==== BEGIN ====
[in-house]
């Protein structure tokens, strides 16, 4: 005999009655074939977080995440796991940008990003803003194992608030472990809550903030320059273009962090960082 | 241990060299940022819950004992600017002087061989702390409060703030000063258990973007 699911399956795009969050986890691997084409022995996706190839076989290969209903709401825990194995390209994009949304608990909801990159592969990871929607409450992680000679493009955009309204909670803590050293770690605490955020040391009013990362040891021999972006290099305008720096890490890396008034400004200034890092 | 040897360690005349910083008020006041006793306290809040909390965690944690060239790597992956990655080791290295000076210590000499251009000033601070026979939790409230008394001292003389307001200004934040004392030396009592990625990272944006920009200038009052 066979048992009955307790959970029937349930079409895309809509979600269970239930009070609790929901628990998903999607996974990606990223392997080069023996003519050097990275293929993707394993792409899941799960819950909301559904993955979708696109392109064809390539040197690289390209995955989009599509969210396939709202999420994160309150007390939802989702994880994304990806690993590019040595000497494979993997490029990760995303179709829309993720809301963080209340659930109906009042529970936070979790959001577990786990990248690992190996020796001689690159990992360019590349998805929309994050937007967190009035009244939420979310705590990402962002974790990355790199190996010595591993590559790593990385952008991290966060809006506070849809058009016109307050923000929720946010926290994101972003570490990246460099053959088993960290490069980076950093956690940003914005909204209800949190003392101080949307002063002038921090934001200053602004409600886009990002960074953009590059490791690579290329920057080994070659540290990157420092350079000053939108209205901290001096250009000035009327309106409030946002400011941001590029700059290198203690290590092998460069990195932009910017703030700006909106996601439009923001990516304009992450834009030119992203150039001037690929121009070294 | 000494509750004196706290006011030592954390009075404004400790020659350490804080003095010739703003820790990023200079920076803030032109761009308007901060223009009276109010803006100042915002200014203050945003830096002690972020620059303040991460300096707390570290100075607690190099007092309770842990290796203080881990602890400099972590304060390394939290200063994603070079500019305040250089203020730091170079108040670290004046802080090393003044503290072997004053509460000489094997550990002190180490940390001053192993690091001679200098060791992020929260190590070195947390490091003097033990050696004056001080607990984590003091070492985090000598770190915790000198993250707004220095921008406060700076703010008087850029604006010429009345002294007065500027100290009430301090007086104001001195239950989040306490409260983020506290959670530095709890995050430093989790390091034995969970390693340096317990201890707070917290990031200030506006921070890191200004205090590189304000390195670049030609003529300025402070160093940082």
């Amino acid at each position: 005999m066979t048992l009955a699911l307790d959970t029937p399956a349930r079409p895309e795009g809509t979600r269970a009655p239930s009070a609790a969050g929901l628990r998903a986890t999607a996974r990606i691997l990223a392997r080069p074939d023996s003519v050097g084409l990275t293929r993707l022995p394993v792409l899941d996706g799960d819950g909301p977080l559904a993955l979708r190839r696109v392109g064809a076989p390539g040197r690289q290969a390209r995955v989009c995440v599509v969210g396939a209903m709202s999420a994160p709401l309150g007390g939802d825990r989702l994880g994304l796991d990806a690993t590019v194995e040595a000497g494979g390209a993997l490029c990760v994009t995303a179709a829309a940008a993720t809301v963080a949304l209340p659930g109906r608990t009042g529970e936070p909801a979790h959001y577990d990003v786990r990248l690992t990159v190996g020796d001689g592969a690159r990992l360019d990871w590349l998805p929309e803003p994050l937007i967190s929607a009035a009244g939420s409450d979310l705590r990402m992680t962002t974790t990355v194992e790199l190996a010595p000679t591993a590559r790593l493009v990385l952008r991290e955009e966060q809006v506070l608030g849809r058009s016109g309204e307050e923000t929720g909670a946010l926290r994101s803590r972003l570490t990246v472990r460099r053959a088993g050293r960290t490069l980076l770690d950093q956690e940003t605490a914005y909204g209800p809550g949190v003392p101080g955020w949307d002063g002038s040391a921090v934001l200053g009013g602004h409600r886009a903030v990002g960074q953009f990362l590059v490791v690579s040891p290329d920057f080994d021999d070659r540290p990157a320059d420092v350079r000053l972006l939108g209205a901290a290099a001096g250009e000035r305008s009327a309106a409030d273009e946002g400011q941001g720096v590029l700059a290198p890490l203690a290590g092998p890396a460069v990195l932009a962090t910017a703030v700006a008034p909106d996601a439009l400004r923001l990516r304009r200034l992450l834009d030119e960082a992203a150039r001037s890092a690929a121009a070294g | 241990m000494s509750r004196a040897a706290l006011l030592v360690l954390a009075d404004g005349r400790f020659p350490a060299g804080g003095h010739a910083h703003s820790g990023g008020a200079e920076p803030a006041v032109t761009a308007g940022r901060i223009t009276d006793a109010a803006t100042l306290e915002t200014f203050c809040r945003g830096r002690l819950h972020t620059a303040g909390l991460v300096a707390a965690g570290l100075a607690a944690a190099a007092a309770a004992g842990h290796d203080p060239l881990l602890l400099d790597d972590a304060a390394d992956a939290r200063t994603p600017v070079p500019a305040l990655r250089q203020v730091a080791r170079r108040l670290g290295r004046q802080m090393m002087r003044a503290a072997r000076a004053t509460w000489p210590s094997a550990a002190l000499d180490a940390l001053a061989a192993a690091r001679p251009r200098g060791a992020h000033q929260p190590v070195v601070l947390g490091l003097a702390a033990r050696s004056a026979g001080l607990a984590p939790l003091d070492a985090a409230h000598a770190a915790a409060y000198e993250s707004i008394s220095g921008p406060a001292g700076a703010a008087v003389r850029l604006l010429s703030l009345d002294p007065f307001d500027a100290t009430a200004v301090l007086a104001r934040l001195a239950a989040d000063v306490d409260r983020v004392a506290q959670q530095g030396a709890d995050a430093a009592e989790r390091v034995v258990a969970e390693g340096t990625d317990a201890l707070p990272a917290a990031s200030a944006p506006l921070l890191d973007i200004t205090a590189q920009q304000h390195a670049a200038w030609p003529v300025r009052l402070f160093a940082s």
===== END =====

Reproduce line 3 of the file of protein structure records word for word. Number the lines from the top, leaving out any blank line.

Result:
């Amino acid at each position: 005999m066979t048992l009955a699911l307790d959970t029937p399956a349930r079409p895309e795009g809509t979600r269970a009655p239930s009070a609790a969050g929901l628990r998903a986890t999607a996974r990606i691997l990223a392997r080069p074939d023996s003519v050097g084409l990275t293929r993707l022995p394993v792409l899941d996706g799960d819950g909301p977080l559904a993955l979708r190839r696109v392109g064809a076989p390539g040197r690289q290969a390209r995955v989009c995440v599509v969210g396939a209903m709202s999420a994160p709401l309150g007390g939802d825990r989702l994880g994304l796991d990806a690993t590019v194995e040595a000497g494979g390209a993997l490029c990760v994009t995303a179709a829309a940008a993720t809301v963080a949304l209340p659930g109906r608990t009042g529970e936070p909801a979790h959001y577990d990003v786990r990248l690992t990159v190996g020796d001689g592969a690159r990992l360019d990871w590349l998805p929309e803003p994050l937007i967190s929607a009035a009244g939420s409450d979310l705590r990402m992680t962002t974790t990355v194992e790199l190996a010595p000679t591993a590559r790593l493009v990385l952008r991290e955009e966060q809006v506070l608030g849809r058009s016109g309204e307050e923000t929720g909670a946010l926290r994101s803590r972003l570490t990246v472990r460099r053959a088993g050293r960290t490069l980076l770690d950093q956690e940003t605490a914005y909204g209800p809550g949190v003392p101080g955020w949307d002063g002038s040391a921090v934001l200053g009013g602004h409600r886009a903030v990002g960074q953009f990362l590059v490791v690579s040891p290329d920057f080994d021999d070659r540290p990157a320059d420092v350079r000053l972006l939108g209205a901290a290099a001096g250009e000035r305008s009327a309106a409030d273009e946002g400011q941001g720096v590029l700059a290198p890490l203690a290590g092998p890396a460069v990195l932009a962090t910017a703030v700006a008034p909106d996601a439009l400004r923001l990516r304009r200034l992450l834009d030119e960082a992203a150039r001037s890092a690929a121009a070294g | 241990m000494s509750r004196a040897a706290l006011l030592v360690l954390a009075d404004g005349r400790f020659p350490a060299g804080g003095h010739a910083h703003s820790g990023g008020a200079e920076p803030a006041v032109t761009a308007g940022r901060i223009t009276d006793a109010a803006t100042l306290e915002t200014f203050c809040r945003g830096r002690l819950h972020t620059a303040g909390l991460v300096a707390a965690g570290l100075a607690a944690a190099a007092a309770a004992g842990h290796d203080p060239l881990l602890l400099d790597d972590a304060a390394d992956a939290r200063t994603p600017v070079p500019a305040l990655r250089q203020v730091a080791r170079r108040l670290g290295r004046q802080m090393m002087r003044a503290a072997r000076a004053t509460w000489p210590s094997a550990a002190l000499d180490a940390l001053a061989a192993a690091r001679p251009r200098g060791a992020h000033q929260p190590v070195v601070l947390g490091l003097a702390a033990r050696s004056a026979g001080l607990a984590p939790l003091d070492a985090a409230h000598a770190a915790a409060y000198e993250s707004i008394s220095g921008p406060a001292g700076a703010a008087v003389r850029l604006l010429s703030l009345d002294p007065f307001d500027a100290t009430a200004v301090l007086a104001r934040l001195a239950a989040d000063v306490d409260r983020v004392a506290q959670q530095g030396a709890d995050a430093a009592e989790r390091v034995v258990a969970e390693g340096t990625d317990a201890l707070p990272a917290a990031s200030a944006p506006l921070l890191d973007i200004t205090a590189q920009q304000h390195a670049a200038w030609p003529v300025r009052l402070f160093a940082s």